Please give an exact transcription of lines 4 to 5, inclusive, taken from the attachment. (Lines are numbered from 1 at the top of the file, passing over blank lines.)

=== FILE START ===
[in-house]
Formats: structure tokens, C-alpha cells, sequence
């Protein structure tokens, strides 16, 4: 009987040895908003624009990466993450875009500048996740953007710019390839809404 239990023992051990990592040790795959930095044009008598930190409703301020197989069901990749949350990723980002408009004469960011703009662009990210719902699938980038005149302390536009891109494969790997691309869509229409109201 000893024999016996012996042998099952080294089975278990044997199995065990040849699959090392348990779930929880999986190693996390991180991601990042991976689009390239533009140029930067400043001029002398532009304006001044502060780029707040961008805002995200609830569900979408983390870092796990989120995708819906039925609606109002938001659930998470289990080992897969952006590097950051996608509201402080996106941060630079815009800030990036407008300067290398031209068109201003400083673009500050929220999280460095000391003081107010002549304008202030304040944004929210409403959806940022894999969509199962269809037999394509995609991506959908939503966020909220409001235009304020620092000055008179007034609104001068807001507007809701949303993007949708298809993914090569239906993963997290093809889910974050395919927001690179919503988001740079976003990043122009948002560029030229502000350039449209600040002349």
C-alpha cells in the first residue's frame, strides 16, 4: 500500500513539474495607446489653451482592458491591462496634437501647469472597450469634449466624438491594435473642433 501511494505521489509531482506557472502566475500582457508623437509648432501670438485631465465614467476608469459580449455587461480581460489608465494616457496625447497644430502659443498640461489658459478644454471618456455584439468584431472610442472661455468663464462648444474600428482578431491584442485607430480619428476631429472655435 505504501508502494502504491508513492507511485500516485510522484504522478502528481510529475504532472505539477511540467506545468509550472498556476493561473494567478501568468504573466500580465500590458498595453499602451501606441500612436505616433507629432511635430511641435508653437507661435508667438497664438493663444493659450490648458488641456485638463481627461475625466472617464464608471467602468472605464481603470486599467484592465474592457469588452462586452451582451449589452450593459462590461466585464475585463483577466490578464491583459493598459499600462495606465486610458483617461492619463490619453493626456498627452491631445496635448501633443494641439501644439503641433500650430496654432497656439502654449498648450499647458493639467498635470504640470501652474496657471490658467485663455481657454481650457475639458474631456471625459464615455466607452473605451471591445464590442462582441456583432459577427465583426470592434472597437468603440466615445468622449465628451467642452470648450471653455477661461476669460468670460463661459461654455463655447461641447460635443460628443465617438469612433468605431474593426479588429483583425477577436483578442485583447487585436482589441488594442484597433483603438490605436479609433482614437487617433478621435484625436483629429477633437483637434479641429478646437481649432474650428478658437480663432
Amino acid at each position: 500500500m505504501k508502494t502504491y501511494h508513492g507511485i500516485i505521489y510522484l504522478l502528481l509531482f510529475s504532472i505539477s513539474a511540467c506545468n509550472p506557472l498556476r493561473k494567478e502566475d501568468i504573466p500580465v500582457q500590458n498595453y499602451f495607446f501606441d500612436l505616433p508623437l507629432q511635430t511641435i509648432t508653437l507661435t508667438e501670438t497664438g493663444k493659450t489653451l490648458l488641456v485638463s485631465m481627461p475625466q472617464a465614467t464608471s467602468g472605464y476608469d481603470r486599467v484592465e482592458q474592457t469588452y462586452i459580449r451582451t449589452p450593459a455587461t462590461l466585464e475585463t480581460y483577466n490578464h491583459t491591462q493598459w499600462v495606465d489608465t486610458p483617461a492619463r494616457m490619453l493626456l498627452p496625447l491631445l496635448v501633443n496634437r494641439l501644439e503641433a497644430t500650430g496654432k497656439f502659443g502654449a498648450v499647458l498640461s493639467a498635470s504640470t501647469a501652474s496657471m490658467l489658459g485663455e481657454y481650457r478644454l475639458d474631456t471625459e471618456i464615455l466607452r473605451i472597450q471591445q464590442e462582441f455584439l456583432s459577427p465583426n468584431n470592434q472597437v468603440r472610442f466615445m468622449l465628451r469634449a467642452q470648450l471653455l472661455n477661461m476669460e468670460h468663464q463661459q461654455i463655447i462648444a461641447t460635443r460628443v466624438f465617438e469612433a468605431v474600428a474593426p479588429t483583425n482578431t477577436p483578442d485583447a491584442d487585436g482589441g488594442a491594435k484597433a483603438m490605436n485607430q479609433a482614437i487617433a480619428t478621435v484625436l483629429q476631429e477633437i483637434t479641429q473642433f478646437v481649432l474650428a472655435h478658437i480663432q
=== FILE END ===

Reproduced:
C-alpha cells in the first residue's frame, strides 16, 4: 500500500513539474495607446489653451482592458491591462496634437501647469472597450469634449466624438491594435473642433 501511494505521489509531482506557472502566475500582457508623437509648432501670438485631465465614467476608469459580449455587461480581460489608465494616457496625447497644430502659443498640461489658459478644454471618456455584439468584431472610442472661455468663464462648444474600428482578431491584442485607430480619428476631429472655435 505504501508502494502504491508513492507511485500516485510522484504522478502528481510529475504532472505539477511540467506545468509550472498556476493561473494567478501568468504573466500580465500590458498595453499602451501606441500612436505616433507629432511635430511641435508653437507661435508667438497664438493663444493659450490648458488641456485638463481627461475625466472617464464608471467602468472605464481603470486599467484592465474592457469588452462586452451582451449589452450593459462590461466585464475585463483577466490578464491583459493598459499600462495606465486610458483617461492619463490619453493626456498627452491631445496635448501633443494641439501644439503641433500650430496654432497656439502654449498648450499647458493639467498635470504640470501652474496657471490658467485663455481657454481650457475639458474631456471625459464615455466607452473605451471591445464590442462582441456583432459577427465583426470592434472597437468603440466615445468622449465628451467642452470648450471653455477661461476669460468670460463661459461654455463655447461641447460635443460628443465617438469612433468605431474593426479588429483583425477577436483578442485583447487585436482589441488594442484597433483603438490605436479609433482614437487617433478621435484625436483629429477633437483637434479641429478646437481649432474650428478658437480663432
Amino acid at each position: 500500500m505504501k508502494t502504491y501511494h508513492g507511485i500516485i505521489y510522484l504522478l502528481l509531482f510529475s504532472i505539477s513539474a511540467c506545468n509550472p506557472l498556476r493561473k494567478e502566475d501568468i504573466p500580465v500582457q500590458n498595453y499602451f495607446f501606441d500612436l505616433p508623437l507629432q511635430t511641435i509648432t508653437l507661435t508667438e501670438t497664438g493663444k493659450t489653451l490648458l488641456v485638463s485631465m481627461p475625466q472617464a465614467t464608471s467602468g472605464y476608469d481603470r486599467v484592465e482592458q474592457t469588452y462586452i459580449r451582451t449589452p450593459a455587461t462590461l466585464e475585463t480581460y483577466n490578464h491583459t491591462q493598459w499600462v495606465d489608465t486610458p483617461a492619463r494616457m490619453l493626456l498627452p496625447l491631445l496635448v501633443n496634437r494641439l501644439e503641433a497644430t500650430g496654432k497656439f502659443g502654449a498648450v499647458l498640461s493639467a498635470s504640470t501647469a501652474s496657471m490658467l489658459g485663455e481657454y481650457r478644454l475639458d474631456t471625459e471618456i464615455l466607452r473605451i472597450q471591445q464590442e462582441f455584439l456583432s459577427p465583426n468584431n470592434q472597437v468603440r472610442f466615445m468622449l465628451r469634449a467642452q470648450l471653455l472661455n477661461m476669460e468670460h468663464q463661459q461654455i463655447i462648444a461641447t460635443r460628443v466624438f465617438e469612433a468605431v474600428a474593426p479588429t483583425n482578431t477577436p483578442d485583447a491584442d487585436g482589441g488594442a491594435k484597433a483603438m490605436n485607430q479609433a482614437i487617433a480619428t478621435v484625436l483629429q476631429e477633437i483637434t479641429q473642433f478646437v481649432l474650428a472655435h478658437i480663432q